Proposed Increase for Water Rates

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Newport Beach Utilities Director Mark Vukojevic checks over the water system at the city’s yard on 16th Street.
— Photo by Sara Hall ©

Newport Beach City Council will hold a public hearing about the water rates on Tuesday, and the presentation will include a proposal for an increase.

Based on the results of a water study completed by an outside consultant, city staff is recommending an increase of 7.4 percent each year for five years, Utilities Director Mark Vukojevic explained in during an interview.

It equals out to about $3.40 per month per typical Newport Beach household, or about $40 a year.

“It is a large increase, but there’s a reason why,” Vukojevic said. “A lot of that increase has to do with the fact that we have not increased rates over the last five years… We haven’t been keeping up with basic inflation.”

Additionally, water inflation is much higher than standard inflation, he pointed out.

“Our cost to pump groundwater and produce groundwater has gone up 75 percent in the last five years,” he explained.

About 25 percent of the city’s water is surface water that comes from the state and Metropolitan Water District, primarily, at the moment, Colorado River Water. The other 75 percent is pumped groundwater.

The water that the city buys from MWD from the Colorado River has gone up 20 percent over the past five years, Vukojevic added.

A lot of that is because they’re recycling additional groundwater, electricity cost has increased, other maintenance costs, labor and materials, and more.

The other large part was because of a study of the city’s Capital Improvement Program.

“Basically, what’s our pipeline replacement program?” he explained. “The analysis that we did recommends that we spend an additional $2 million a year…in capital expenditures.”

Capital improvements like the pipelines in the harbor that will soon need to be replaced. It’s a worthwhile investment, he commented.

Water Production Supervisor Casey Parks explains the water treatment process for the city during a tour in
— Photo by Sara Hall ©

“Right now, as a utility department, we are spending more money…than is actually coming in,” Vukojevic said. “We’re actually using our reserves to balance our budget.”

Those are the main factors driving the rate increase, which is needed to stabilize the budget and all the work that needs to be done over the next five years.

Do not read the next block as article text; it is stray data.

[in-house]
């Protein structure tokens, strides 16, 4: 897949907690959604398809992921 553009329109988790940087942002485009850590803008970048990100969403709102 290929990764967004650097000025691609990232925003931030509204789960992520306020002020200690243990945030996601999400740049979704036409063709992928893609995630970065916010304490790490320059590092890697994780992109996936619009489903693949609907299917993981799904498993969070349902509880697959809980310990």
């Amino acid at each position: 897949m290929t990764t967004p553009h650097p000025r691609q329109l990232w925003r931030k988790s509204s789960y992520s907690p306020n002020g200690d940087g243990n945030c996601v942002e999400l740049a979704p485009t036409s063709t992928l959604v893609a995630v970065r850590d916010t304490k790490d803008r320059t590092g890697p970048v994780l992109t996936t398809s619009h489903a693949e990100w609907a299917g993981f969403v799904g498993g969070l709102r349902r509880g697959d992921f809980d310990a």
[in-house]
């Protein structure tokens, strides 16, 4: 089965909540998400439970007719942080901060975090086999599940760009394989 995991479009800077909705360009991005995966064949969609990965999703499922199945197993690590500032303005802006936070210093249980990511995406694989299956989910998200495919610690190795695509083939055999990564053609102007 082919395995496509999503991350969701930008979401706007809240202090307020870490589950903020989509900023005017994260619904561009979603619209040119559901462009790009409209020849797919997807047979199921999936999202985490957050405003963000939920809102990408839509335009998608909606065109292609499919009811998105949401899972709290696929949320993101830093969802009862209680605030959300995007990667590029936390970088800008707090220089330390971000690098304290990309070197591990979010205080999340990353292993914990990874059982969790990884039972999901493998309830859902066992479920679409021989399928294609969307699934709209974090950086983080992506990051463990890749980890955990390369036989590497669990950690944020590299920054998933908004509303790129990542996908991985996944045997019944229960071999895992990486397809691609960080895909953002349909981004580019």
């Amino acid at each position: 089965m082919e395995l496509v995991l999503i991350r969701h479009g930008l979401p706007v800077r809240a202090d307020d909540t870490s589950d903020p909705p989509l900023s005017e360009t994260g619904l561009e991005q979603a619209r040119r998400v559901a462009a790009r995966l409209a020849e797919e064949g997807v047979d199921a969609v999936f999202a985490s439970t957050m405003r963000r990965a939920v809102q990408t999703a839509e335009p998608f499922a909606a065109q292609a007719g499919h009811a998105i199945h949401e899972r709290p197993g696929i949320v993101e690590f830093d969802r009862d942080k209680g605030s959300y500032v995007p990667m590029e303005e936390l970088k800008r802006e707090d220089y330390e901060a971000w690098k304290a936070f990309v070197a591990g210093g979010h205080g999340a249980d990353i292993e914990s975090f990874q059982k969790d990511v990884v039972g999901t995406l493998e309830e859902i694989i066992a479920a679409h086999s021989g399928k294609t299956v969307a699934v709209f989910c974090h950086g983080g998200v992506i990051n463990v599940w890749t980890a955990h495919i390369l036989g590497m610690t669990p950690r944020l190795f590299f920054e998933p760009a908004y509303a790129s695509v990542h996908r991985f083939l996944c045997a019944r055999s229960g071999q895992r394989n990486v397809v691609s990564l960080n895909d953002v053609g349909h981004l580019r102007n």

It should be enough to fund purchasing water over the next five years, as groundwater is very likely to continue going up about six percent every year. The MWD Colorado River water will go up yearly about three percent.

The plan is to then do “regular, basic, keep up with inflation” type of yearly adjustments, Vukojevic confirmed.

They are aiming to implement the increase in January.

“Nobody likes a price increase, I don’t either, I’m a consumer too and I don’t want it, but it’s been five years,” Vukojevic said. “The money they’re paying, their rate, actually goes directly back into our water system.”

It buys water, maintains the system and replacing the infrastructure.

It would be easy not raise rates and not replace pipes, but that’s not a smart plan.

“We could keep on living and singing for a while, up until things start breaking more and more often,” Vukojevic said. “We need to reinvest into the system. The system belongs to the people of Newport.”

When water works well, consumers don’t think about it much.

“How do you put a price tag on reliability,” the assurance that the water will turn on, be high quality, and with good pressure, he commented.

He’s expecting some pushback, but he’s hopeful that people will find it reasonable.

According to city staff, the utilities department “operates and maintains approximately 302 miles of potable water pipeline, 202 million gallons of water storage capacity, 26,500 service connections, 17 booster pumps, 42 pressure reducing stations, 2,723 fire hydrants, and 8,172 distribution valves.”

Operation of the system includes purchasing groundwater and imported water supplies, implementing the 2019 Water Master Plan and water pipeline infrastructure projects, water main and valve repair and replacement, hydrant testing and system flushing, water quality testing and state reporting, water meter installation, leak detection, and customer service.

Raftelis Financial Consultants, Inc., prepared a water rate study and developed a financial plan that sufficiently funds the operation, maintenance and repair activities referenced above. Raftelis analyzed the cost of water services and completed the water study in August. The study also made recommendations regarding the rate and structure in compliance with state law. The study recommends a water rate increase to ensure adequate funds are available to continue to maintain a safe and healthy water system.

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